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Sin Taxes on Alcohol and the Revenue Generated

With a presidential election upcoming, you can expect tax policies to be subject to heightened scrutiny. Proposing a tax increase of any kind is usually bad for any delegate’s political career – most of the time. Specifically, I’m talking about the so-called “sin taxes” that only apply to certain industries such as tobacco, gambling, and of course alcohol.

Increasing sin taxes is more or less acceptable to the public because part of their purpose to reduce the consumption of goods and services considered harmful. In some states, sin taxes are a major source of revenue. According to cost information website HowMuch.net, the state of Texas generated more than $1 billion in revenue from alcohol taxes in 2014. The runners-up were Florida, with $452 million and New York with $250 million.

That same year, Tennessee took in almost $148 million from alcohol taxes, accounting for about 1% of the states total tax revenue. I’m no tax expert, but that sounds low to me. Perhaps the state is comparatively lenient on the alcohol industry since producers of fine spirits are part of the state’s cultural history.

But that doesn’t mean those producers have it easy when it comes to taxes. They’re also subject to federal excise taxes (FET) on distilled spirits – which account for more than one-third of the shelf price of most alcohol brands when combined with state-levied taxes. Luckily, there is a chance those FETs could be reduced if the issue is given enough support. That’s something to keep in mind during this political season.

Original author: Robert Pinson
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The Beer Institute Announces Rollout of Nutrition Labels

FDA_Nutrition_Facts_Label_AngleAlcoholic beverages have had this regulatory quirk where, even though they are considered foodstuffs, they are not required to have nutritional fact labels or ingredients lists. The reason for this is because alcoholic beverages are regulated by the TTB instead of the FDA. To date, the TTB has not put any major pressure on alcohol producers to label their products – but thanks to the largest trade association in the business, you may start to see nutrition facts for alcohol becoming widespread.

Earlier this month, the Beer Institute announced “The Brewers’ Voluntary Disclosure Initiative,” which aims to label beers with nutritional information – including a list of ingredients, serving size, calories, carbohydrates, fat, protein, and ABV.

As for how these labels should look, the Beer Institute is leaving that up to the individual breweries. The guidelines indicate that nutritional disclosures can appear as a label on the bottle, a reference to a website, or a QR code. Since the information provided is meant to be voluntary, the types of information disclosed will vary. For example, I can imagine lots of breweries not wanting to include an ingredients list.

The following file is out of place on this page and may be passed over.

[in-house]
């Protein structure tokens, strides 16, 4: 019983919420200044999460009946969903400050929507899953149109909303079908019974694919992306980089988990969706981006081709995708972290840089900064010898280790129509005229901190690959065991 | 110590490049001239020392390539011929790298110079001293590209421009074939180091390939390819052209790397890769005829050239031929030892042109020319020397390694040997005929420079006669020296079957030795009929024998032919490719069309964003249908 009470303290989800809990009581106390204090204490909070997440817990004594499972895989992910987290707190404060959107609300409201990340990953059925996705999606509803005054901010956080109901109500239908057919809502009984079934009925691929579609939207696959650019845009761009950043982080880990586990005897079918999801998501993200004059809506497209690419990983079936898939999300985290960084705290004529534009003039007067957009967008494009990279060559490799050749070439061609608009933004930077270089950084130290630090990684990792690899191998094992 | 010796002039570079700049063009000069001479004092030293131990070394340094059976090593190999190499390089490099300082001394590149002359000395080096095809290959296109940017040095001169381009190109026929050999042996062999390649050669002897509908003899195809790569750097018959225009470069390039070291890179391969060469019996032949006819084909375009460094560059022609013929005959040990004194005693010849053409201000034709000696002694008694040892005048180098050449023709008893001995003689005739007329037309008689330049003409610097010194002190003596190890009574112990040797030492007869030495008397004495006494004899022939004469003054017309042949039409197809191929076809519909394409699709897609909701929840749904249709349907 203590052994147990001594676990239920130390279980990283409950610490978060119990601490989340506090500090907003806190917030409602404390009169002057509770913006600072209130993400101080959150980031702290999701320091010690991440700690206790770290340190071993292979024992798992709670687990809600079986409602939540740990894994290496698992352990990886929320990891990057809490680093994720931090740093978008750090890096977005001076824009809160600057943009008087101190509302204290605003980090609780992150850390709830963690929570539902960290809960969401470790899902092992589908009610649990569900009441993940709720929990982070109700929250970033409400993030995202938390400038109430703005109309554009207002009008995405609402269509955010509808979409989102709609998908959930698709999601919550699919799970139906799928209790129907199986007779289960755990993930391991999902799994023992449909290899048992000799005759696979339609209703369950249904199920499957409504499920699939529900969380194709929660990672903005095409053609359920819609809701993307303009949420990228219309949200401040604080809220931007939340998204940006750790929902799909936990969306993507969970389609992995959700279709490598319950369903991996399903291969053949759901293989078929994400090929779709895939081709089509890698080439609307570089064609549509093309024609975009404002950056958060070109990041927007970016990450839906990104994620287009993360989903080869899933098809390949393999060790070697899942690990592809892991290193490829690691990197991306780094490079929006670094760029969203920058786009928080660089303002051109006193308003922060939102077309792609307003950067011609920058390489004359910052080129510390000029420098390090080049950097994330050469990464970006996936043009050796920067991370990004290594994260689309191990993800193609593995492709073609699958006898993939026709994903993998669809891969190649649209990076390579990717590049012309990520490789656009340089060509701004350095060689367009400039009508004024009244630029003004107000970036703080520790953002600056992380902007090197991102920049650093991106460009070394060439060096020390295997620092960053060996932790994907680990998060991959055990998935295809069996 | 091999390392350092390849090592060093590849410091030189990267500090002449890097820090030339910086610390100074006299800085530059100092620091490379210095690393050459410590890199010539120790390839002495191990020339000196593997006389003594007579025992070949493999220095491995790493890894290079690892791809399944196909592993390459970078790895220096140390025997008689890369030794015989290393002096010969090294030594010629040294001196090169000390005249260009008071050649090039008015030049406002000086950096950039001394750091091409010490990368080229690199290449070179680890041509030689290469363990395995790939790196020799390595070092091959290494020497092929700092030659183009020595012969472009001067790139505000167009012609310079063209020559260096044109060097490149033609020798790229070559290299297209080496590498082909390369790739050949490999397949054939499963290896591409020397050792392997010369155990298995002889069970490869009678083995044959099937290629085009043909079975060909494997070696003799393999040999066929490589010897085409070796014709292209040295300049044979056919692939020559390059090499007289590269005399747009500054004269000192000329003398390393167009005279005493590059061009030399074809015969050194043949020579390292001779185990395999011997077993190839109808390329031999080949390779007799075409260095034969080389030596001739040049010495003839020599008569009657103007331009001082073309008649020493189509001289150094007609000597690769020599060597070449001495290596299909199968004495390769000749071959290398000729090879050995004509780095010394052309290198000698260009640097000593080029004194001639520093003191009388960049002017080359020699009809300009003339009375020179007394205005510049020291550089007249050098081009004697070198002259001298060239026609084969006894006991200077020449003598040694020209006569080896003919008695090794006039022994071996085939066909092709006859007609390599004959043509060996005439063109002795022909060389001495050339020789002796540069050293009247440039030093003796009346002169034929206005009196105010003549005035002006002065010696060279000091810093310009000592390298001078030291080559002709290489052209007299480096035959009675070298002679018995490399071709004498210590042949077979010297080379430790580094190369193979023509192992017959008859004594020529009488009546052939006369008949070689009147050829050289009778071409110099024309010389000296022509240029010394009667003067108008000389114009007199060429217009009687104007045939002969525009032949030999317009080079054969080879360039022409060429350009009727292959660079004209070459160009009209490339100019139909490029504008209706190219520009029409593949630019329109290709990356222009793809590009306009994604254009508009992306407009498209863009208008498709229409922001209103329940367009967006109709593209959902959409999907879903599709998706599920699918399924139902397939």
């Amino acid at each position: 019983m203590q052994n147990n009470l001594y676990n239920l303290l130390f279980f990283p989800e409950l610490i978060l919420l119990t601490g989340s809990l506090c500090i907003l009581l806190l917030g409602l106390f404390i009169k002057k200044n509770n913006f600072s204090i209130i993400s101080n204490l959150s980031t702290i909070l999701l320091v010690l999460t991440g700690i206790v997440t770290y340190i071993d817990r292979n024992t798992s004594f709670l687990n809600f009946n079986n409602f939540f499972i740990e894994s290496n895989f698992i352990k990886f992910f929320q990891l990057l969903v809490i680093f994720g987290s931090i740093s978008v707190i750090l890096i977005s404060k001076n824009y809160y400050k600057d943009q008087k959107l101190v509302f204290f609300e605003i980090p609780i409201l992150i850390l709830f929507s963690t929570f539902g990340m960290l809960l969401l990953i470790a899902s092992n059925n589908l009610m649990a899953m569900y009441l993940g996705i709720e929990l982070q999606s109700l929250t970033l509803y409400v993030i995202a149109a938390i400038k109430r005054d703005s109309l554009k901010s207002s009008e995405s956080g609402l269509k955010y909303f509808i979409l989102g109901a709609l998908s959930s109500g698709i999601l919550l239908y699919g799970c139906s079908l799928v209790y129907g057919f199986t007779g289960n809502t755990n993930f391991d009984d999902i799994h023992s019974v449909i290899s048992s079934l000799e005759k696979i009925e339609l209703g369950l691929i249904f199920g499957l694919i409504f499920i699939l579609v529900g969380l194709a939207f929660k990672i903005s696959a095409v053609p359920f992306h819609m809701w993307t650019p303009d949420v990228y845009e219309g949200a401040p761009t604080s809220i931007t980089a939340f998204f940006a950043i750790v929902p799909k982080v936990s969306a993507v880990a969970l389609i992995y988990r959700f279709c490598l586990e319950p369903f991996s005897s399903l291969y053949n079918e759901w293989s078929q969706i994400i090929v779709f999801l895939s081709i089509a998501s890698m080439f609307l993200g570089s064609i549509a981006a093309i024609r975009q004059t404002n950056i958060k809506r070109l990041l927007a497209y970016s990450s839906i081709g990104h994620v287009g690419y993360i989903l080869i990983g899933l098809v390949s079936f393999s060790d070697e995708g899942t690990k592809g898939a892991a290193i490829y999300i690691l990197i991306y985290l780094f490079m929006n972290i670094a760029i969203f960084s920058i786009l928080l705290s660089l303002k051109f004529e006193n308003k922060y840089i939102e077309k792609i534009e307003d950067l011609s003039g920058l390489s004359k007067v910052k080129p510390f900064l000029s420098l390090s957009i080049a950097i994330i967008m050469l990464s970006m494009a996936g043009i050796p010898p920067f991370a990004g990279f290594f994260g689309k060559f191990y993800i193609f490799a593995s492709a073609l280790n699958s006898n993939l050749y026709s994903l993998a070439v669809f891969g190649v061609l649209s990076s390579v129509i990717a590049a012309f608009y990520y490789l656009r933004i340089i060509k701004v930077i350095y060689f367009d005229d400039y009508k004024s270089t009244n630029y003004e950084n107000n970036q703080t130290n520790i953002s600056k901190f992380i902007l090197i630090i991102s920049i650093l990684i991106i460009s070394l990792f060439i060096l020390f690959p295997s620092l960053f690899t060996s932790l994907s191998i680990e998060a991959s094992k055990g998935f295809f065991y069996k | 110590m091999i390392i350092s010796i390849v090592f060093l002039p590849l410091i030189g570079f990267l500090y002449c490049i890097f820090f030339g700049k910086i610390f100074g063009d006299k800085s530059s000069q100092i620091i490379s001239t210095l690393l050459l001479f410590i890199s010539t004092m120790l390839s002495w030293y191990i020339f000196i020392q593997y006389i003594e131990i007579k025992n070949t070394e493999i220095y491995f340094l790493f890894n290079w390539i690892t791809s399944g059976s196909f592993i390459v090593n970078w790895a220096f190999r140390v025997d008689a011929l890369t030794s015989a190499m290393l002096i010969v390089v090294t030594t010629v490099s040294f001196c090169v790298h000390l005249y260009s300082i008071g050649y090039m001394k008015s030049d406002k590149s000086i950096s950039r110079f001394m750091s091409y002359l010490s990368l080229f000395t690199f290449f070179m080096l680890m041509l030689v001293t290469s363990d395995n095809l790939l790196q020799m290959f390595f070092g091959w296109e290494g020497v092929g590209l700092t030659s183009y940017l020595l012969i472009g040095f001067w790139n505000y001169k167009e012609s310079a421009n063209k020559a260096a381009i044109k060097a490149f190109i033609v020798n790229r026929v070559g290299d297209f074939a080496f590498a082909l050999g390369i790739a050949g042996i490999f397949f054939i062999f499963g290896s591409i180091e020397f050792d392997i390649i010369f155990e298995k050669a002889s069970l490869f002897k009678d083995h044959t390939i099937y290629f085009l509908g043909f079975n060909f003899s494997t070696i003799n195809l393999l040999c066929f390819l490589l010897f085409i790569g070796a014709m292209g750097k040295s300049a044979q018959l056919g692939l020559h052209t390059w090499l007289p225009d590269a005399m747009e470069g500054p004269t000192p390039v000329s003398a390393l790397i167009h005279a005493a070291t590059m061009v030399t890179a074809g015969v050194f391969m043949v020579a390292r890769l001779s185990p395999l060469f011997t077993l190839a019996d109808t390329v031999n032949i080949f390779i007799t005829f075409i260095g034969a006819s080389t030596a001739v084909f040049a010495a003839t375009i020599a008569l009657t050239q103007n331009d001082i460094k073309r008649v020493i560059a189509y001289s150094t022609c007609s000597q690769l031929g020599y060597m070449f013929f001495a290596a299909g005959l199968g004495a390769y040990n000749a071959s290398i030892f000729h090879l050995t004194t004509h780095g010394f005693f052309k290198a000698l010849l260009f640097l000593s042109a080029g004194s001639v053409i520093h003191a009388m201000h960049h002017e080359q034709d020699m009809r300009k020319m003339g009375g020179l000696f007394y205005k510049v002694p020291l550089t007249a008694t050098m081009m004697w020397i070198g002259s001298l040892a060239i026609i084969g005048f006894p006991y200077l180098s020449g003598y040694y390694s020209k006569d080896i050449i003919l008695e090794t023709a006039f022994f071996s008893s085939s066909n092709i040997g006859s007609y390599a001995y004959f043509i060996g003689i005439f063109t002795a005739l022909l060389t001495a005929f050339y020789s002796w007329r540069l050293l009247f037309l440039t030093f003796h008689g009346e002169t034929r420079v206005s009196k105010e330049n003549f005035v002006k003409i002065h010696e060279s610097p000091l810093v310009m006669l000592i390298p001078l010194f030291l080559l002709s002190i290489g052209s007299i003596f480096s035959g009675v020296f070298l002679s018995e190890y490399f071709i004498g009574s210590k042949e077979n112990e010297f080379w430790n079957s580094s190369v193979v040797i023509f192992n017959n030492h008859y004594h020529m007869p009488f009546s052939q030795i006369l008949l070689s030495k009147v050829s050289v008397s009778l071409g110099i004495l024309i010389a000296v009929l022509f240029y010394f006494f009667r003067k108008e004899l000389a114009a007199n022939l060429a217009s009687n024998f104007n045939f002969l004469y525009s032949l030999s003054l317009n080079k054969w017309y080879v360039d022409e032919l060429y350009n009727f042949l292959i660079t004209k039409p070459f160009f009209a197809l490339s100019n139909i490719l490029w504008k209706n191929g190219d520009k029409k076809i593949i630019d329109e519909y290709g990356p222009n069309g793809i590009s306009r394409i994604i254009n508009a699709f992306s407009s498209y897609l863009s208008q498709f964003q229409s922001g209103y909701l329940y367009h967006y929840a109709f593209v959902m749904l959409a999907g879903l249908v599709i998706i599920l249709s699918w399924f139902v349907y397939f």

Members of the Beer Institute are being encouraged to achieve compliance with the initiative by 2020. Several major breweries have already agreed to follow these guidelines, including:

Busch MillerCoors HeinekenUSA Constellation Brands Beer Division North American Breweries Craft Brew Alliance

Collectively, these breweries produce more than 81% of the volume of beer sold in the US – so you can expect other breweries to follow suit to stay competitive in the market.

Original author: Robert Pinson
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Tennessee Liquor Industry Big Player in Money and Politics – Again

We could not help noticing the enormous amounts of money donated by liquor industry associations in the second quarter of 2016.      Nothing really new, but it confirms just how important the state political process is to the wholesalers and retailers, which were massively impacted by wine in groceries (WIGS) and scored a number of victories in the final WIGS law.

According to our friends at The Tennessee Journal, the liquor wholesalers topped the list of all PACS with $106,000 contributed in the second quarter.  Although retail liquor stores were 11th on the list at $39,500, their stellar lobbyists – McMahan Winstead – donated an additional $45,250.

In comparison, the second highest contributor are the Teachers at $63,450.  The hotel restaurant association logged $42,500.

Reminds us of one of our favorite lines from a movie – Richard Pryor in the 1970’s classic “Car Wash”

Cause money walks…..and bullshit talks…

Original author: William T. Cheek III